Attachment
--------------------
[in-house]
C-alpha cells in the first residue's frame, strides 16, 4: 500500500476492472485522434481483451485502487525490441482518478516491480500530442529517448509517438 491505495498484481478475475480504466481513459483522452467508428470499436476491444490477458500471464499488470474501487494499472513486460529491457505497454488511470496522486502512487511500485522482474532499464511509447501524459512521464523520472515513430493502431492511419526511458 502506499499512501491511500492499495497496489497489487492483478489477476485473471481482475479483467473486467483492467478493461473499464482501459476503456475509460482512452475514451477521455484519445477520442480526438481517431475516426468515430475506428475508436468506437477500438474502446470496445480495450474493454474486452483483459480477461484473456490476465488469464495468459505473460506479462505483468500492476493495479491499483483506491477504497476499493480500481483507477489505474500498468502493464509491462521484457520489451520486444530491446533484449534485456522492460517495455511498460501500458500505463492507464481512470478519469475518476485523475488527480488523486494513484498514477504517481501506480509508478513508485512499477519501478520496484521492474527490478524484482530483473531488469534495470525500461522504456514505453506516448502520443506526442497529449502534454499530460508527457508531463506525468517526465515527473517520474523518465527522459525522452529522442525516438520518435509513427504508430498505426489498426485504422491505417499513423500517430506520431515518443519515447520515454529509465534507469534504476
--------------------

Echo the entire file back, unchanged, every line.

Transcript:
[in-house]
C-alpha cells in the first residue's frame, strides 16, 4: 500500500476492472485522434481483451485502487525490441482518478516491480500530442529517448509517438 491505495498484481478475475480504466481513459483522452467508428470499436476491444490477458500471464499488470474501487494499472513486460529491457505497454488511470496522486502512487511500485522482474532499464511509447501524459512521464523520472515513430493502431492511419526511458 502506499499512501491511500492499495497496489497489487492483478489477476485473471481482475479483467473486467483492467478493461473499464482501459476503456475509460482512452475514451477521455484519445477520442480526438481517431475516426468515430475506428475508436468506437477500438474502446470496445480495450474493454474486452483483459480477461484473456490476465488469464495468459505473460506479462505483468500492476493495479491499483483506491477504497476499493480500481483507477489505474500498468502493464509491462521484457520489451520486444530491446533484449534485456522492460517495455511498460501500458500505463492507464481512470478519469475518476485523475488527480488523486494513484498514477504517481501506480509508478513508485512499477519501478520496484521492474527490478524484482530483473531488469534495470525500461522504456514505453506516448502520443506526442497529449502534454499530460508527457508531463506525468517526465515527473517520474523518465527522459525522452529522442525516438520518435509513427504508430498505426489498426485504422491505417499513423500517430506520431515518443519515447520515454529509465534507469534504476